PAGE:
This article is in continuation of previous two articles (here and here) in this series and talks about other metrics captured as part of IWS reports. We will use the IWS reports generated in the previous articles (refer Resources section at the end).
Let's take this opportunity to introduce other parts of the report and highlight how they can be useful.
Backlogs can build for asynchronous flows in a composite. For example for asynchronous BPEL process the incoming message is first stored in a database before processing. Due to issues in downstream processing or incorrect configurations backup can build. Note that currently only BPEL and EDN is supported.
The Test 2 execution spanned two snapshots (snapshot interval of 5 mins). We generated IWS report for entire test. If we generate report while the test is running you can see backlogs in BPEL engine internal queue. Here is except from the report generated for 12/10/15 1:22:00 PM and 12/10/15 1:32:00 PM
Section 2 of the report shows the backlogs for the entire composite.
Section 4 shows the backup breakdown per component basis and should be referred if large backlogs are shown for the composite (under section 2 of report)
With IWS configured to BASIC level or above IWS will start collecting information about BPEL Processes. Section 5 of the report lists provides useful details about the synchronous and asynchronous business process such as counts of instances started, completed and faulted and average execution times.
For Asynchronous BPEL processes additional information such as dehydration/redydration counts, dehydration time and callback processing time is also provided.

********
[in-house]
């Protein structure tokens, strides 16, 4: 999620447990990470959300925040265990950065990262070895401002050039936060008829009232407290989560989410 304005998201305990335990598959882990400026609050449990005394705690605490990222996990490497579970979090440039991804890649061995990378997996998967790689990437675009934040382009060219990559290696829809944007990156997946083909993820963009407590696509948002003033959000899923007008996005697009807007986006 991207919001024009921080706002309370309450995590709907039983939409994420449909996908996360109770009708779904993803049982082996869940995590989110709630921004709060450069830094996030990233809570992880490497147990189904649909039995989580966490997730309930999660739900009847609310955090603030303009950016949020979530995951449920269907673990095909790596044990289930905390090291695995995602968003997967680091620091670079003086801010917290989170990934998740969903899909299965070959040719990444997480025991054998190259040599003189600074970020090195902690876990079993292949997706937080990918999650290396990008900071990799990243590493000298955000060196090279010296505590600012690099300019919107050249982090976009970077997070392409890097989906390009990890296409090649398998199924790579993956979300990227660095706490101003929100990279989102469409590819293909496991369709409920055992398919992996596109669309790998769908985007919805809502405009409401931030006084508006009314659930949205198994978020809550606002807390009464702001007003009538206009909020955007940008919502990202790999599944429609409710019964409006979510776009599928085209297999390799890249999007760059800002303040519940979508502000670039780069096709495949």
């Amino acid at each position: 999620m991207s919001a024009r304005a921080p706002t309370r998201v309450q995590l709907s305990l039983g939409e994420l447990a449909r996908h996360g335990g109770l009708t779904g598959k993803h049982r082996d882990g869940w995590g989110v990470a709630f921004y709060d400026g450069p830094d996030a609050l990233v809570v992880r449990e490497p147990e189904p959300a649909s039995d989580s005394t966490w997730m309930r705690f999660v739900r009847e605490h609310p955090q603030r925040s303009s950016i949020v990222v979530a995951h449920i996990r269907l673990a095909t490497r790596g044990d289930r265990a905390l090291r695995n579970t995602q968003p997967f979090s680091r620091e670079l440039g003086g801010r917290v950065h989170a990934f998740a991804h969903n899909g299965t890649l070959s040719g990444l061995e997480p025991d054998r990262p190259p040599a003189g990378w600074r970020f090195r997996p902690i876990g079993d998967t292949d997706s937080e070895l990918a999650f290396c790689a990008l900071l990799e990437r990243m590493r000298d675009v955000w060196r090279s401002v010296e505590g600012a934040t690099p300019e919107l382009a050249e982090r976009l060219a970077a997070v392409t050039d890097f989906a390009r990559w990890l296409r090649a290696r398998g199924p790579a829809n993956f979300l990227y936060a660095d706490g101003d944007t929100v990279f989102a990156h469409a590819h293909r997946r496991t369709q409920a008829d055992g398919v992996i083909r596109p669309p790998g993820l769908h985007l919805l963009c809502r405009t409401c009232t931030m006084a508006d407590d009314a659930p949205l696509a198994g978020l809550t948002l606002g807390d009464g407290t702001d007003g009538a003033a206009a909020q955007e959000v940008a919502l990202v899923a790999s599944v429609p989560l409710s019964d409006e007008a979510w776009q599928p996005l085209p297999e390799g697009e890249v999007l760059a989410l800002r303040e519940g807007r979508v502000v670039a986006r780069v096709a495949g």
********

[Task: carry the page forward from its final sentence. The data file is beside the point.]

Reviewing the process data for Test 2 and comparing again the benchmark it is clear that the Asynchronous BPEL Process which makes invocation to external web service is taking much longer to complete (about 40 secs compared to 1 sec). Note that this Asynchronous process also calls the synchronous sub-process but the execution time for Test 2 is comparable to benchmark period so synchronous process is not contributing to performance degradation.
At NORMAL collection level stats such as start, completed, fault counts and execution times for key BPEL activities such as Receive, Invoke and On-Message will be collected and displayed in the report. If you want information about all BPEL activities including Assign etc set the IWS collection at FINEST level. This information is shown on Section 6 of the report.
Reviewing the BPEL activities for Test 2 it is clear that Invoke2 activity which represent call to external service is taking on average about 41 secs as opposed to about 1 sec. So, clearly this activity is causing the BPEL Process to slow down. Tracking this activity to the external adapter and noting the latency (section 3B - Outbound Endpoints) establishes the root cause of the issue.
Section 3C of the report lists the Wire Stats. This provides information about message flow of messages as seen on composite wires. The stats include message counts and latency information. The latency value as shown is the average time time taken by the thread to return as measured at the wires. This stat is particularly valuable to identify and isolate slow components inside composite.
Reviewing the wire stats for Test 2 reveals that the latency recorded at the wire connecting the BPEL invoke to web service binding adapter indicate latency of around 41 secs as opposed to about 1 sec for the corresponding wire for benchmark.
IWS report provide valuable data points that can help simplify the analysis by providing the information for entire system in single report. It provides ability to go back in time and analyze issues reported.
In last installment of this series I will cover the remaining topics share some inner details of IWS design and architecture.